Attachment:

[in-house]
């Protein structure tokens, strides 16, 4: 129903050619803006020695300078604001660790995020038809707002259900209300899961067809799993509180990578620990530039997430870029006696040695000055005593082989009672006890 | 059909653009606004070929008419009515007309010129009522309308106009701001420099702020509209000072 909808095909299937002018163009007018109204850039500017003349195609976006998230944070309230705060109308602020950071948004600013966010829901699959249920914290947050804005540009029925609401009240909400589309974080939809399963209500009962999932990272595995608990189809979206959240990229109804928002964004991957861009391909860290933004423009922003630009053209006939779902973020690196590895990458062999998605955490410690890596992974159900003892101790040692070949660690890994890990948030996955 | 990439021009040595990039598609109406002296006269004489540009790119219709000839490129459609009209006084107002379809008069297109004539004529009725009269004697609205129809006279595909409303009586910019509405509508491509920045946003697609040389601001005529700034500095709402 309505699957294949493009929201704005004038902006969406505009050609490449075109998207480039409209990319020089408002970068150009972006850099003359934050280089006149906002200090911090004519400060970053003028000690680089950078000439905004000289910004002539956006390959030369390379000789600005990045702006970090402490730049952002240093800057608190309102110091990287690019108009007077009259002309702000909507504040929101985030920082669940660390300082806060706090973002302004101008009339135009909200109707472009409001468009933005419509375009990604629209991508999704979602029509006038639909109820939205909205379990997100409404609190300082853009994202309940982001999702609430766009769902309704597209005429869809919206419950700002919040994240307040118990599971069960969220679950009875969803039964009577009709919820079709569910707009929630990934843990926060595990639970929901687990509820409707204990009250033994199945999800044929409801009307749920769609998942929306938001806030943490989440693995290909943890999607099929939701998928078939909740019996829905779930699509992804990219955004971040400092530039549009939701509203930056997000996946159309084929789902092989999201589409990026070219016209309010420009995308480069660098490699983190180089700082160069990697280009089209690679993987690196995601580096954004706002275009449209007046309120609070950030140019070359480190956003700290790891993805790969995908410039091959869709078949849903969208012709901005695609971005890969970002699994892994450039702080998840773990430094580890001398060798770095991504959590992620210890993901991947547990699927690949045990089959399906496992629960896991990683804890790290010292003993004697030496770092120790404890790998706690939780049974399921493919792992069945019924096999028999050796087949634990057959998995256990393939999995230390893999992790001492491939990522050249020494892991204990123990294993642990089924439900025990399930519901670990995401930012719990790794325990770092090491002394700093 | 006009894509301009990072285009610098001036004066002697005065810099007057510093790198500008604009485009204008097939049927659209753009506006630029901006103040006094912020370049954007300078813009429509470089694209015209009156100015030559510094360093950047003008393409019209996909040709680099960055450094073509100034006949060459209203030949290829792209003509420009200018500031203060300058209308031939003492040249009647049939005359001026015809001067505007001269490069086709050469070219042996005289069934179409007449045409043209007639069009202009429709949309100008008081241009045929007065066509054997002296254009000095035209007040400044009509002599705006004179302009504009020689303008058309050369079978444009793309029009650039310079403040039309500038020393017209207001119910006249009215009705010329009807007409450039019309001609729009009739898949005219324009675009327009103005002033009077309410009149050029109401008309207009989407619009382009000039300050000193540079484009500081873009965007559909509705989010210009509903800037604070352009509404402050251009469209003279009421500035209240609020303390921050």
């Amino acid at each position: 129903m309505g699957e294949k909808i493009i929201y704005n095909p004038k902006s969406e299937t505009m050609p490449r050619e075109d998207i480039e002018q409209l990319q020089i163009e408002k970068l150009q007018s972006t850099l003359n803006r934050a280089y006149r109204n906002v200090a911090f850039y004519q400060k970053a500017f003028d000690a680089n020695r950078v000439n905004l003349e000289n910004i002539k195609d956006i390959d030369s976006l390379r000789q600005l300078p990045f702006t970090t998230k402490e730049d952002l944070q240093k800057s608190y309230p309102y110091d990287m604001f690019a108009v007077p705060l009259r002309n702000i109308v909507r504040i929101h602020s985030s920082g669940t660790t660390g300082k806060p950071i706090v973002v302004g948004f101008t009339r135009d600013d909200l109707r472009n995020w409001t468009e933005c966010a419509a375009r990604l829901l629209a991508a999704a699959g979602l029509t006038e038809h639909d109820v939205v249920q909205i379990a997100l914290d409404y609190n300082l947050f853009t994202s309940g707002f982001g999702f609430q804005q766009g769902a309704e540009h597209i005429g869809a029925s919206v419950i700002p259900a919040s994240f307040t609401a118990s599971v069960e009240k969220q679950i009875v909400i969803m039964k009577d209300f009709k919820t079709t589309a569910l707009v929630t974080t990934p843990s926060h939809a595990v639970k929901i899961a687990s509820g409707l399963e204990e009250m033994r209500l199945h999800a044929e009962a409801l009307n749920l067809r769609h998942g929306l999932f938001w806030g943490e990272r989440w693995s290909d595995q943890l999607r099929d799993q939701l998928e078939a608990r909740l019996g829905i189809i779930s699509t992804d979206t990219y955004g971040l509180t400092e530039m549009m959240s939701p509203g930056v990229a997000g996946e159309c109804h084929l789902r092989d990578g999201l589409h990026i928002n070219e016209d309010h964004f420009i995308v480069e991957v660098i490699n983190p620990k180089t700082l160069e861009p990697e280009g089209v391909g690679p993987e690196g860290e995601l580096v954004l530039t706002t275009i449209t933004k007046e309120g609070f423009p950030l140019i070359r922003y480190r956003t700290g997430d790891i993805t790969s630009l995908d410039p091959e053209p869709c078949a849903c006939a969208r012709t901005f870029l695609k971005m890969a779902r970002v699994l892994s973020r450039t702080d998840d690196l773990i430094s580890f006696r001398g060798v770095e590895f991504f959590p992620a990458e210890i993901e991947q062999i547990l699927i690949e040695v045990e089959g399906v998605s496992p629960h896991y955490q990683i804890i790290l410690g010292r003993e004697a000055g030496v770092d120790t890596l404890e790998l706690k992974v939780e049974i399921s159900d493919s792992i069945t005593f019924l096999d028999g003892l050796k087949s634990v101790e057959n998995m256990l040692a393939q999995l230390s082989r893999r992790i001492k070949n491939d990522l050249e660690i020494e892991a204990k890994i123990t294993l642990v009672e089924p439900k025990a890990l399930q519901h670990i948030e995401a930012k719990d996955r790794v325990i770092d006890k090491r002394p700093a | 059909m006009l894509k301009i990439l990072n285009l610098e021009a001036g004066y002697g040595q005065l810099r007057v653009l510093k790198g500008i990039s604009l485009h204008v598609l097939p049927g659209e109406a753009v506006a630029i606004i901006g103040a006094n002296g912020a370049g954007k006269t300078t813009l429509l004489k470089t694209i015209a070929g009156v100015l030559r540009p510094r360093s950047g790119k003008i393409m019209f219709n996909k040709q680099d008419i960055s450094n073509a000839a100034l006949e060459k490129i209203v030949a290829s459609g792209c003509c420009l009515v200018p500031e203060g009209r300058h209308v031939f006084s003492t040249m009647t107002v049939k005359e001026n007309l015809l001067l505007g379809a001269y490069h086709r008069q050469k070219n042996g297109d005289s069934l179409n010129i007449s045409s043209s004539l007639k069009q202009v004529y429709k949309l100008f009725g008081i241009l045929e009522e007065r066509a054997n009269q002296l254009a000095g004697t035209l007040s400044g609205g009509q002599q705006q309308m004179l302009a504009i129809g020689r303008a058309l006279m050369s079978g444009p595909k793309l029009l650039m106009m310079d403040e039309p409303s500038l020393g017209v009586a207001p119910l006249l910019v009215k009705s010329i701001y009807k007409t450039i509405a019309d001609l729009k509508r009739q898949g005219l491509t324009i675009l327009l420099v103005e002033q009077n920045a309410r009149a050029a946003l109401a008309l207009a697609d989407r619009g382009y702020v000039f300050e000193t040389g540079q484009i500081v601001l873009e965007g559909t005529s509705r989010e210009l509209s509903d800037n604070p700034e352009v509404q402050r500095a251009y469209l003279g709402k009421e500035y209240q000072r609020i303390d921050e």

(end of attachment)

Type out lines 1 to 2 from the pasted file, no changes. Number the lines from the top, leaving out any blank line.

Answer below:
[in-house]
């Protein structure tokens, strides 16, 4: 129903050619803006020695300078604001660790995020038809707002259900209300899961067809799993509180990578620990530039997430870029006696040695000055005593082989009672006890 | 059909653009606004070929008419009515007309010129009522309308106009701001420099702020509209000072 909808095909299937002018163009007018109204850039500017003349195609976006998230944070309230705060109308602020950071948004600013966010829901699959249920914290947050804005540009029925609401009240909400589309974080939809399963209500009962999932990272595995608990189809979206959240990229109804928002964004991957861009391909860290933004423009922003630009053209006939779902973020690196590895990458062999998605955490410690890596992974159900003892101790040692070949660690890994890990948030996955 | 990439021009040595990039598609109406002296006269004489540009790119219709000839490129459609009209006084107002379809008069297109004539004529009725009269004697609205129809006279595909409303009586910019509405509508491509920045946003697609040389601001005529700034500095709402 309505699957294949493009929201704005004038902006969406505009050609490449075109998207480039409209990319020089408002970068150009972006850099003359934050280089006149906002200090911090004519400060970053003028000690680089950078000439905004000289910004002539956006390959030369390379000789600005990045702006970090402490730049952002240093800057608190309102110091990287690019108009007077009259002309702000909507504040929101985030920082669940660390300082806060706090973002302004101008009339135009909200109707472009409001468009933005419509375009990604629209991508999704979602029509006038639909109820939205909205379990997100409404609190300082853009994202309940982001999702609430766009769902309704597209005429869809919206419950700002919040994240307040118990599971069960969220679950009875969803039964009577009709919820079709569910707009929630990934843990926060595990639970929901687990509820409707204990009250033994199945999800044929409801009307749920769609998942929306938001806030943490989440693995290909943890999607099929939701998928078939909740019996829905779930699509992804990219955004971040400092530039549009939701509203930056997000996946159309084929789902092989999201589409990026070219016209309010420009995308480069660098490699983190180089700082160069990697280009089209690679993987690196995601580096954004706002275009449209007046309120609070950030140019070359480190956003700290790891993805790969995908410039091959869709078949849903969208012709901005695609971005890969970002699994892994450039702080998840773990430094580890001398060798770095991504959590992620210890993901991947547990699927690949045990089959399906496992629960896991990683804890790290010292003993004697030496770092120790404890790998706690939780049974399921493919792992069945019924096999028999050796087949634990057959998995256990393939999995230390893999992790001492491939990522050249020494892991204990123990294993642990089924439900025990399930519901670990995401930012719990790794325990770092090491002394700093 | 006009894509301009990072285009610098001036004066002697005065810099007057510093790198500008604009485009204008097939049927659209753009506006630029901006103040006094912020370049954007300078813009429509470089694209015209009156100015030559510094360093950047003008393409019209996909040709680099960055450094073509100034006949060459209203030949290829792209003509420009200018500031203060300058209308031939003492040249009647049939005359001026015809001067505007001269490069086709050469070219042996005289069934179409007449045409043209007639069009202009429709949309100008008081241009045929007065066509054997002296254009000095035209007040400044009509002599705006004179302009504009020689303008058309050369079978444009793309029009650039310079403040039309500038020393017209207001119910006249009215009705010329009807007409450039019309001609729009009739898949005219324009675009327009103005002033009077309410009149050029109401008309207009989407619009382009000039300050000193540079484009500081873009965007559909509705989010210009509903800037604070352009509404402050251009469209003279009421500035209240609020303390921050």